What is unique about labor power is that its use in production creates more value than it costs. The difference between value of the goods and services created by labor, and wages (the value of labor power) is surplus value. This surplus value goes to the employer, and is the source of profits. This is Marx’s theory of exploitation that can explain the economic hardships of millions of workers who are living paycheck to paycheck while a handful of billionaires who own the giant corporations get rich.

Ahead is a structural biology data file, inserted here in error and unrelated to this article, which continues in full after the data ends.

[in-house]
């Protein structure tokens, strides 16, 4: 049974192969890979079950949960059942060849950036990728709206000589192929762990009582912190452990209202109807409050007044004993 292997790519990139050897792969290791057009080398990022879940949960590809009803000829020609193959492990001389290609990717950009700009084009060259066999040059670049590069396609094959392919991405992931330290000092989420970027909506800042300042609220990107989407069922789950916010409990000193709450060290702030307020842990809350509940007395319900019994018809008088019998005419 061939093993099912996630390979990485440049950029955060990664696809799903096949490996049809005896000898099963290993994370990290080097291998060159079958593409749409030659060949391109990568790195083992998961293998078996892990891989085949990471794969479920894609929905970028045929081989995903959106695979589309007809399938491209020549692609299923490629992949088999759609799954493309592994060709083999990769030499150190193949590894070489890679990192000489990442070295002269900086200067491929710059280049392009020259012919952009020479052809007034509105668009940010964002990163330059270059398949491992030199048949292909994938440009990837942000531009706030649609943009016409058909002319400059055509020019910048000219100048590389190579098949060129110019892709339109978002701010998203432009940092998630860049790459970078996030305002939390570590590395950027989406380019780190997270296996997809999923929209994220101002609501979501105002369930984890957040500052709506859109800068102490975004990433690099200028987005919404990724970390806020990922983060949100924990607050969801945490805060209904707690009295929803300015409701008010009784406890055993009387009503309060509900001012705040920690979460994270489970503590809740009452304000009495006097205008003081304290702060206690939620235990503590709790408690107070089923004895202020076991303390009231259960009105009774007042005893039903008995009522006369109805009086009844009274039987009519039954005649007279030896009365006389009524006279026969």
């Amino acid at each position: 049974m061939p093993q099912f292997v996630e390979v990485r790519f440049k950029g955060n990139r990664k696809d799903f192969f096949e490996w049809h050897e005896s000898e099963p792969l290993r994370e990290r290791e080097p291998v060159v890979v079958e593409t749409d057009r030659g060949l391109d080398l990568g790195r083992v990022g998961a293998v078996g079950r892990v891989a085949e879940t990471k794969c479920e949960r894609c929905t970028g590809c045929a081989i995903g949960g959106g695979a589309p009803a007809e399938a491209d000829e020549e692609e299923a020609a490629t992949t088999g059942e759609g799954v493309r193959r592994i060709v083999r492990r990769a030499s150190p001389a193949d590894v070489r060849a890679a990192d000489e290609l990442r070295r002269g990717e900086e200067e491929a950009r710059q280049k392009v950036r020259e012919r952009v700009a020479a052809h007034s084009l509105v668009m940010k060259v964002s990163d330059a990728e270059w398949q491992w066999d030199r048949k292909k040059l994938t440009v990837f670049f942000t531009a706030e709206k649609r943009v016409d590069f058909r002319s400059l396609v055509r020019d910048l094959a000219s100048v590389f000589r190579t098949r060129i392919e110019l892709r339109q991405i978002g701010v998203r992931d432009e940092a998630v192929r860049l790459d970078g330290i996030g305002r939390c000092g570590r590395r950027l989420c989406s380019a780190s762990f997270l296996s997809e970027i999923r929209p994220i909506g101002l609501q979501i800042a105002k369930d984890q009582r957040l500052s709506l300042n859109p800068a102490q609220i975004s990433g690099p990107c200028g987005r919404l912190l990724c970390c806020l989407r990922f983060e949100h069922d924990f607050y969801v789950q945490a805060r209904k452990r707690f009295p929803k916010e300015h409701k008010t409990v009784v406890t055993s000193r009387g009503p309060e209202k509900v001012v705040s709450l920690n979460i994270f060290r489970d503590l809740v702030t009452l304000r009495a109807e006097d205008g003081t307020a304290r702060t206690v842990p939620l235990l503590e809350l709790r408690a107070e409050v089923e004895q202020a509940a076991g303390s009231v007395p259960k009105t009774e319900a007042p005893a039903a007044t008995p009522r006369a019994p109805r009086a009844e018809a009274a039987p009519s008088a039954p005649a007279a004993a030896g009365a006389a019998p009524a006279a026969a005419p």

For example, Amazon made almost $2 billion in profit just in the last three months of 2017, while the typical Amazon worker only made $28,446 last year, and half of its workers made less than that. Companies that use a lot of part-time workers can pay even less; the median pay for a worker at Yum brands (which includes KFC, Pizza Hut, and Taco Bell) was only $9111. And companies that offshore their work can pay the least, with toy company Mattel paying their typical worker $6271 a year.
According to Marx’s collaborator, Frederick Engels: